Saturday, July 28, 2007

BlogHer07: I can't believe I wasted $200 on this. Updated.

OK, that's kind of a misleading headline, because that kind of behavior is exactly what I do best.

You know how social networking sites like MySpace and Friendster are always asking what your interests are? If I took them seriously, I'd type in different answers. I'd answer "blogging, deciding whether I have more of a crush on Jack Aubrey or Stephen Maturin, putting on makeup, and wasting money." Instead of that crap I'm always spouting about reading and listening to classical music.

So I'm actually not opposed to wasting money. Not on principal, anyway. It's something of a hobby of mine. But BlogHer07 was definitely a waste of money.

The best thing about it has been meeting and talking with other bloggers. Not the famous ones, so much, although I was introduced to a few famous ones by Blackbird and Schmoozie Sunshine,* and they were all very nice. And their business cards were so cool that I'd love to go back and get more. Talk about imaginative. These girls are business card geniuses. Some of them weren't even cards. Kristen at Mommy Needs a Cocktail was handing out shotglasses. The Sarcastic Journalist was handing out tampons. (All we needed was someone brilliant enough to give away chocolate. Or Brad Pitt.)

But the panels? Sucked. I sat through three, and came to the reluctant conclusion that the people leading them didn't know what they were talking about.

Or the "writers panel" one panelist wrote books first, and then took to blogging in order to promote her book. One blogger blogs short stories. One blogs every day. I am not impressed. BlogHer executives: this is not the equivalent of having Janet Evanovich, Anna Quindlan, and Norah Ephron up there. On the branding yourself panel (whose title had already set off a loud "WTF" response in my head) Penelope Trunk declared that there was no such thing as going from blogging to book-writing. (Jen Lancaster, anyone? Who's on book number three? Hello?)

No wonder we were all live-blogging or twittering or checking our email or web-surfing or checking out each others' blogs. Give us a place to plug in our laptops and free wireless and guess what happens? We tune out the stupid stuff and do what we want.

But I didn't need BlogHer to do that.

So the $200 I paid appears to have covered the meeting space, the hotel shuttle, breakfast and lunch the first day, the printed program, one cocktail at the first evening's cocktail party, free wireless, those dreary panels ... not much else.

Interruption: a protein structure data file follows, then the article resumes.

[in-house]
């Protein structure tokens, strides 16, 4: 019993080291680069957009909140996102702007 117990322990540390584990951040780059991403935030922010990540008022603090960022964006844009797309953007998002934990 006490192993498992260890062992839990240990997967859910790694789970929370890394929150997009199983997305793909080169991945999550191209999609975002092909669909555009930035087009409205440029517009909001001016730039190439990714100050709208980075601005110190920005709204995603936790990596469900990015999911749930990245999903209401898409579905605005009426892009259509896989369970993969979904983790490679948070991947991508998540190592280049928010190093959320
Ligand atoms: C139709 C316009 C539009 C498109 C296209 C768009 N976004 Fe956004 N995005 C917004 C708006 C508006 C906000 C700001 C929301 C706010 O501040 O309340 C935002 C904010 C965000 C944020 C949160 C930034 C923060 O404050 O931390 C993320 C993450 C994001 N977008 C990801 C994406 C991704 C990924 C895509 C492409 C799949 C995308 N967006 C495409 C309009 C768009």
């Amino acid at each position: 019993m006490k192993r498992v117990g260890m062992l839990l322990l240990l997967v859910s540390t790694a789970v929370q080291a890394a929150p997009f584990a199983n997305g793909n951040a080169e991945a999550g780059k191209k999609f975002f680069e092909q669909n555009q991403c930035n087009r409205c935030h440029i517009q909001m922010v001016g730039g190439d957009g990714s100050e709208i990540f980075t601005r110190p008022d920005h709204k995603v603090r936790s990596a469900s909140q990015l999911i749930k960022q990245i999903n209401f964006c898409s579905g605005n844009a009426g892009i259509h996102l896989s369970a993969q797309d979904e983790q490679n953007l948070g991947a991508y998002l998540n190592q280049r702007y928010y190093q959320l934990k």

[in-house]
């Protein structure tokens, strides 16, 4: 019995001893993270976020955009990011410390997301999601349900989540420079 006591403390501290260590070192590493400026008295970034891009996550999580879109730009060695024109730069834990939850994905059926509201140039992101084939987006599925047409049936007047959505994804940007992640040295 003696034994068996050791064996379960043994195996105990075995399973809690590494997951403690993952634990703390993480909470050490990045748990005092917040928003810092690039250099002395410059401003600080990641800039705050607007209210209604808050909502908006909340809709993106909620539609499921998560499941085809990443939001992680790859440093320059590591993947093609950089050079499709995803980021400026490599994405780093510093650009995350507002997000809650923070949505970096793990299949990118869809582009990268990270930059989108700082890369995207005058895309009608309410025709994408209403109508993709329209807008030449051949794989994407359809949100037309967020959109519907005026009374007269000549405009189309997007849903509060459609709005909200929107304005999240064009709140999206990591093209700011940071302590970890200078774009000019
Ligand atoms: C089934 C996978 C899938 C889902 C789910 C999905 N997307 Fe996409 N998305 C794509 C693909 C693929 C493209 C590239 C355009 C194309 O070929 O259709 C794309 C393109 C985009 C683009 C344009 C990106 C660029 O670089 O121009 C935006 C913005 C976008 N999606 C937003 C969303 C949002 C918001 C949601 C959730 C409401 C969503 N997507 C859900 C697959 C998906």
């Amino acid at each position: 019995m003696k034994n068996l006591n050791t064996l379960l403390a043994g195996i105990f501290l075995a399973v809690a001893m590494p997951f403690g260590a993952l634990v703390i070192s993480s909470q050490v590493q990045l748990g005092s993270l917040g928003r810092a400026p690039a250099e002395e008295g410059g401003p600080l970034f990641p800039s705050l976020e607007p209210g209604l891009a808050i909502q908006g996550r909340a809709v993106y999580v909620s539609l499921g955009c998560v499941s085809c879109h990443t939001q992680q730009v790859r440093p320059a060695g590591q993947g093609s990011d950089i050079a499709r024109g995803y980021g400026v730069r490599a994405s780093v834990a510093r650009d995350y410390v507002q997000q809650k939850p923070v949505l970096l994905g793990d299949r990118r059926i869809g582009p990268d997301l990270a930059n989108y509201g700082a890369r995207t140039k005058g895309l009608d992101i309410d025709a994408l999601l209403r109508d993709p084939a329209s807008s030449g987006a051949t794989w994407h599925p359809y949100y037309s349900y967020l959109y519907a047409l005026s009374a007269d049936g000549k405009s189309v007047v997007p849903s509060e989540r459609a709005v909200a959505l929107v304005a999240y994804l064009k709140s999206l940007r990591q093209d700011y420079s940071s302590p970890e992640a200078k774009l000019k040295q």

Seems a bit steep.

* * * * *

Update: If you want to save $200 and maybe a bunch of travel costs, read Schmutzie's 769th post. You'll have to scroll down, but it's worth it.

To Schmutzie's advice, I will add that you should have clickable links to each post.

*hee hee hee.


  1. What does this have to do with Volunteer Bullshit?

    (I'm so glad I didn't array myself in drag, then.)


  2. Oh Poppy, that's too bad. I was hoping that you'd come back with a terrific review (since we seem to be of a like mind on conferences in general) and I'd be inspired to attend next year.

  3. Don't you wish you had spent $200 having a great dinner with bloggers you like instead? If you all paid $200 that would be a nice little bar and dinner tab!

  4. ohmigod, i am sorry you didn't have a fabulous time but i am so relieved now : )

  5. You didn't see my beating a path to the event.
    I keep saying it's a function of age - the older I get, the less I can tolerate herds of people on a Mission. It call bullshit. (I feel the same way about most business meeting, too. Waste of time.) Why not just go to Vegas, have a blow-out drinkfest and socialize? Why have the panels? Vegas has Great shows, food and shopping. Without the hassles of Big City.
    At least you didn't spend any money on hotels and transportation. And you got bb and ss all to yourself.

  6. woa...well at least it wasn't more

  7. I was envious.. and now I am not. Makes me think even more seriously about organizing a SOCIAL blogging event some time. No panels, no lectures, no anything boring and stupid.. just bloggers and food and drink. Lots of drink.

  8. PS: I had a BLAST reading y'alls *twits* all weekend!

  9. Yep, I was one of the envious before. Now I'm glad you have enlightened us. I can think of plenty of other things to spend $200 on.